On detraining at the 42nd Street stop, he exited and conveniently found himself actually on 43rd Street, which was the street the hat store was on. He didn't have that much luck in his quest, though; the old guy behind the counter looked at him like he had two heads when Walter explained what he was searching for, then flatly said, "We don't carry that."
"Well, is it something you could order?"
"Do you know if anybody makes them?"
Walter didn't bother asking whether that "No" meant that they guy had no knowledge on the topic, or that such hats were not made. He did mentally note for the future that he had to phrase things more precisely; he'd felt somehow that the way he'd asked was a little more polite, but that hadn't made any impression anyway, so next time, aim for precision.
At least he had plenty of time to get back uptown for Music Hum. He returned to the exit he'd come from, went down the stairs, and discovered that the turning thing didn't turn to go in, only out.
A short black man approached and asked the time. Walter fished his wristwatch with the broken band out of his pocket and said, "11:13." In reply, the man, who seemed intoxicated, said something Walter couldn't decipher.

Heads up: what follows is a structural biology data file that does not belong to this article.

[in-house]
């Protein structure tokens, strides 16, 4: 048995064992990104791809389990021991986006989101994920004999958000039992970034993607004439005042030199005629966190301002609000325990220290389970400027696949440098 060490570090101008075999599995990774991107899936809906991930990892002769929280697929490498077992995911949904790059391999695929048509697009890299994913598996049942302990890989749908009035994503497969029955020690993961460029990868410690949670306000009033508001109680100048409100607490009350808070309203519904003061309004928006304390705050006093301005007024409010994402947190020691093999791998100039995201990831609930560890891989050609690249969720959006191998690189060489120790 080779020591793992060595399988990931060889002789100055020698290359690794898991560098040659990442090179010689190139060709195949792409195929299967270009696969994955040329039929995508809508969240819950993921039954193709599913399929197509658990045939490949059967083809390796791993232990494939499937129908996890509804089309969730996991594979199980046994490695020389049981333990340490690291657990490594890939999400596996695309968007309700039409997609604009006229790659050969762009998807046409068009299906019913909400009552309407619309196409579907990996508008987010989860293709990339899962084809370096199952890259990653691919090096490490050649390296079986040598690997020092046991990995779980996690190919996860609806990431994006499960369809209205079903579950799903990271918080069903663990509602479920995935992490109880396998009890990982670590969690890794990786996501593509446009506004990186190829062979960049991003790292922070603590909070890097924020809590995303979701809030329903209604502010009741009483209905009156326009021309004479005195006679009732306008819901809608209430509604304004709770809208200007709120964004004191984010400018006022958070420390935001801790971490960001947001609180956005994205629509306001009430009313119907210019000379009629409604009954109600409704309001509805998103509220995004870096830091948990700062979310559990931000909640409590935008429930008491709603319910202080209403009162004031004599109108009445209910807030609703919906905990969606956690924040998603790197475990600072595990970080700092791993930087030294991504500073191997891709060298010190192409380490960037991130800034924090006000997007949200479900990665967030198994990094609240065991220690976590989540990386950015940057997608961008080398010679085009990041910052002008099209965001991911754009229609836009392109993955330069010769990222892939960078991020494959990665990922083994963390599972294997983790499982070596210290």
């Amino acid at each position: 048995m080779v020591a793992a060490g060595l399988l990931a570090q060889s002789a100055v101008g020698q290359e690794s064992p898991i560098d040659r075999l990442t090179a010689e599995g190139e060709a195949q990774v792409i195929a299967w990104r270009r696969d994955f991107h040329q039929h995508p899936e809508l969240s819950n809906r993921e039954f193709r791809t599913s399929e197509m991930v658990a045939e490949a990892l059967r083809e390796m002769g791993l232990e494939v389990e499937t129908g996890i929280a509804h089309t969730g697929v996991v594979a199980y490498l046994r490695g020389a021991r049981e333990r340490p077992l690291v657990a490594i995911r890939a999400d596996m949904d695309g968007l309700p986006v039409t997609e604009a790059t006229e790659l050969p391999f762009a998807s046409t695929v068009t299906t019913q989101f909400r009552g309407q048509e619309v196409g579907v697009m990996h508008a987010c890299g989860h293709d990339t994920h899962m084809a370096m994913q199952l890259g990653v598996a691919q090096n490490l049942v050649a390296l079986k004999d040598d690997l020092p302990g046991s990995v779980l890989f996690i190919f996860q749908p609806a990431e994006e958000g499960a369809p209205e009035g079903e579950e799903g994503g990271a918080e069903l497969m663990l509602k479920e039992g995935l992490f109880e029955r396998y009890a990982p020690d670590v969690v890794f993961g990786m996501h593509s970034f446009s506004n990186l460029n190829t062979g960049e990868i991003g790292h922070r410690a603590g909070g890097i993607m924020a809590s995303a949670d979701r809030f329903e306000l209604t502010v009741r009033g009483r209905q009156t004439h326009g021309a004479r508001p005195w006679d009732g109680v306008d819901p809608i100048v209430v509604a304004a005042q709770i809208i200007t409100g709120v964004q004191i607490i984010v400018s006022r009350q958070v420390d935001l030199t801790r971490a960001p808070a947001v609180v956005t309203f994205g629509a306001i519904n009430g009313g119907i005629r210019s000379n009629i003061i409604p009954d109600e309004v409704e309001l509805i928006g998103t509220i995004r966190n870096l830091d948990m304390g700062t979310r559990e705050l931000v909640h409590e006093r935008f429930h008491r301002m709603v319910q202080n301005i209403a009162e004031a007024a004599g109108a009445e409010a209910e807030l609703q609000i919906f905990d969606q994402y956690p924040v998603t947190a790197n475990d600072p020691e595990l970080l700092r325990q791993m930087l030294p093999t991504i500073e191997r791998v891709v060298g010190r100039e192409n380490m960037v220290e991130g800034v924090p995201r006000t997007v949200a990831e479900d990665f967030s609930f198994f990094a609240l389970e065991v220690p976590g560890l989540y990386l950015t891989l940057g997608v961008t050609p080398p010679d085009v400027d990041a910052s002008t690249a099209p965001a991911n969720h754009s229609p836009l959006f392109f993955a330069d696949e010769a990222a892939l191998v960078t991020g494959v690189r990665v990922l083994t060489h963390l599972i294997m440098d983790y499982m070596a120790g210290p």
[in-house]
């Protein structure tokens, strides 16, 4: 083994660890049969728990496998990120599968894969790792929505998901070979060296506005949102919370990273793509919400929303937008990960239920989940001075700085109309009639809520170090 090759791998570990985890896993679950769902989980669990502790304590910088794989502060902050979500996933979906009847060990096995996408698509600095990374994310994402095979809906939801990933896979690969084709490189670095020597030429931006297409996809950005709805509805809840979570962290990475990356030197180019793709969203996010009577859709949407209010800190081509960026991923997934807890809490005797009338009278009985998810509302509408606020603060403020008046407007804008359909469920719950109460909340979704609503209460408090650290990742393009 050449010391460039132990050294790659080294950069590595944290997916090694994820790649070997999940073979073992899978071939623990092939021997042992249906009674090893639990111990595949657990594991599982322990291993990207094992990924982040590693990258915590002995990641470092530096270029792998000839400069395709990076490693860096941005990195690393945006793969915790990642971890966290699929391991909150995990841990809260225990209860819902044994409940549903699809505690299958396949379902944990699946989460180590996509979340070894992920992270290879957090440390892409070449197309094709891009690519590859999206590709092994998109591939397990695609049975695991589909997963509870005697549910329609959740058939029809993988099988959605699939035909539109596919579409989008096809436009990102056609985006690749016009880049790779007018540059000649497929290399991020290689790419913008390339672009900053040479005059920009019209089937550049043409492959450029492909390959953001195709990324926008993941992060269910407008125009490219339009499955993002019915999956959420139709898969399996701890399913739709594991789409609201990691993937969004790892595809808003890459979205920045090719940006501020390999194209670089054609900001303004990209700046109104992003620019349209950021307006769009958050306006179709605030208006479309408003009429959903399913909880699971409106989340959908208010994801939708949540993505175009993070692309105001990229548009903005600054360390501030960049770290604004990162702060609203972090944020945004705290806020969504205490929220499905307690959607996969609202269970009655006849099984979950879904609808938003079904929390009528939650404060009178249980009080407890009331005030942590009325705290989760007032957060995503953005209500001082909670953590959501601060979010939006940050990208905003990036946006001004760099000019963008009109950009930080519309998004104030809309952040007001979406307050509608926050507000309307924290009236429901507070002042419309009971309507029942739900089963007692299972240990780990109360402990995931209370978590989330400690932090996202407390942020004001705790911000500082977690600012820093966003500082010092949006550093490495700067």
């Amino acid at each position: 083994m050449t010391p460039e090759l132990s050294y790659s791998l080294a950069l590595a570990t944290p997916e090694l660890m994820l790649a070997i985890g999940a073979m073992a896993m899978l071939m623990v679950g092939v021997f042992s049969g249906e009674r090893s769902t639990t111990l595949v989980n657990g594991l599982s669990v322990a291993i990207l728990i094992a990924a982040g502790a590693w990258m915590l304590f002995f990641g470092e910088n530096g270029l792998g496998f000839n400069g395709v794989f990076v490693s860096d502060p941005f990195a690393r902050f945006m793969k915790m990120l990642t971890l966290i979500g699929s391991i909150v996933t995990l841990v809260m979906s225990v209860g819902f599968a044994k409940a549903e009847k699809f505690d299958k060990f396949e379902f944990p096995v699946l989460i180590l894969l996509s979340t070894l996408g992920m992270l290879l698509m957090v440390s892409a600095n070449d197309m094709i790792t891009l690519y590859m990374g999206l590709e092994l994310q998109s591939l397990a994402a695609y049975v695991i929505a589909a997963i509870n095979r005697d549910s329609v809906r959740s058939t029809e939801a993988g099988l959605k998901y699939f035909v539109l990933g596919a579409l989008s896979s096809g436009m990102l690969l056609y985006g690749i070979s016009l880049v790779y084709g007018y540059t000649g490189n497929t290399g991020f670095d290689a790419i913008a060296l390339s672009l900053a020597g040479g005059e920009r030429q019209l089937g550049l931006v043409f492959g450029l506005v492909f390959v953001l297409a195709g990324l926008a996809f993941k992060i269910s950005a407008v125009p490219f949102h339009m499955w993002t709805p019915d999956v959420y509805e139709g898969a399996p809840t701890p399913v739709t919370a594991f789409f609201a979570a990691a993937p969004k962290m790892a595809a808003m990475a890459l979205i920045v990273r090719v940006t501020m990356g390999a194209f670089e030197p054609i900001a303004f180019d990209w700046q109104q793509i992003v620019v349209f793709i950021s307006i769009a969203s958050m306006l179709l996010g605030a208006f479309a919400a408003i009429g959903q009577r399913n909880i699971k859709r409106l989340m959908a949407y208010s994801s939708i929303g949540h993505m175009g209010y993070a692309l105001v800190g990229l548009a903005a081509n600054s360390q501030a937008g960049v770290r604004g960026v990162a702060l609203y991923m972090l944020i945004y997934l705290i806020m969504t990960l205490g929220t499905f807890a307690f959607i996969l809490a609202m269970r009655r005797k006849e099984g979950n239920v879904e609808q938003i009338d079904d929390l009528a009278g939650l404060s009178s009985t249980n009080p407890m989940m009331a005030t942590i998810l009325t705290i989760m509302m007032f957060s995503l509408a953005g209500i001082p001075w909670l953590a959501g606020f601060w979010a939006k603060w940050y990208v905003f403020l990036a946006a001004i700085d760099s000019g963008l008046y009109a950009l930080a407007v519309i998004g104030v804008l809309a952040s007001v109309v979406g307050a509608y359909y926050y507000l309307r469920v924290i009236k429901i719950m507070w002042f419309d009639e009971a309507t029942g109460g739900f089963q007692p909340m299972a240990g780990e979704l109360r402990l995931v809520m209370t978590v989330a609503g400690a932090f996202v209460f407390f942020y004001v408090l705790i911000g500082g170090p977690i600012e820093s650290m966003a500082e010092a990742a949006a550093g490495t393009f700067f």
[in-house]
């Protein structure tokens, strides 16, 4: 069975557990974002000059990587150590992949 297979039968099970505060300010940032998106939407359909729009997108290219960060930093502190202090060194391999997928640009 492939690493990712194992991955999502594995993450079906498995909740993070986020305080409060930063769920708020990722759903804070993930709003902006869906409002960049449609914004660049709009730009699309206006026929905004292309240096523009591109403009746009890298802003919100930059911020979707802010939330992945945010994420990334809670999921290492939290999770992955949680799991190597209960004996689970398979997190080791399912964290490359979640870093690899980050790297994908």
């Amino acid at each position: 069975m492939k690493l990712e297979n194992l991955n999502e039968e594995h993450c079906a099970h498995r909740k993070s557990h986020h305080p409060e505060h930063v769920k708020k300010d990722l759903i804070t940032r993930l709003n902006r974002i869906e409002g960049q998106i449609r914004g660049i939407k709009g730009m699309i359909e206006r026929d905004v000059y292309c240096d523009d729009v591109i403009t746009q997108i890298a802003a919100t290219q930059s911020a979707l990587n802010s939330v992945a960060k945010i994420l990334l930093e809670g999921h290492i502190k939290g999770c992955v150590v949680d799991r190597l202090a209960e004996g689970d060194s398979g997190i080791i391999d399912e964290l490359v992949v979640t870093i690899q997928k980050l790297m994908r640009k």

"Gimme yuh watch 'n' yuh wallet," the man repeated.
Well, that was unexpected. Still, he fixated not on the request, but how odd the man's voice sounded, talking so fast that the words blurred together, yet somehow drawling too, which Walter associated with slow talkers.
Anyway, Walter's reflexes being what they were, which is to say primarily verbal, he proceeded to debate the man's request in what seemed like a logical fashion.
"If you do this all the time, you have more watches and wallets than I do."
Now it was Walter's turn to have to repeat himself. Then the guy flapped his right elbow and said something drawled sloppily that Walter again couldn't understand.
"I got somethin' in muh pocket, so do what Ah say."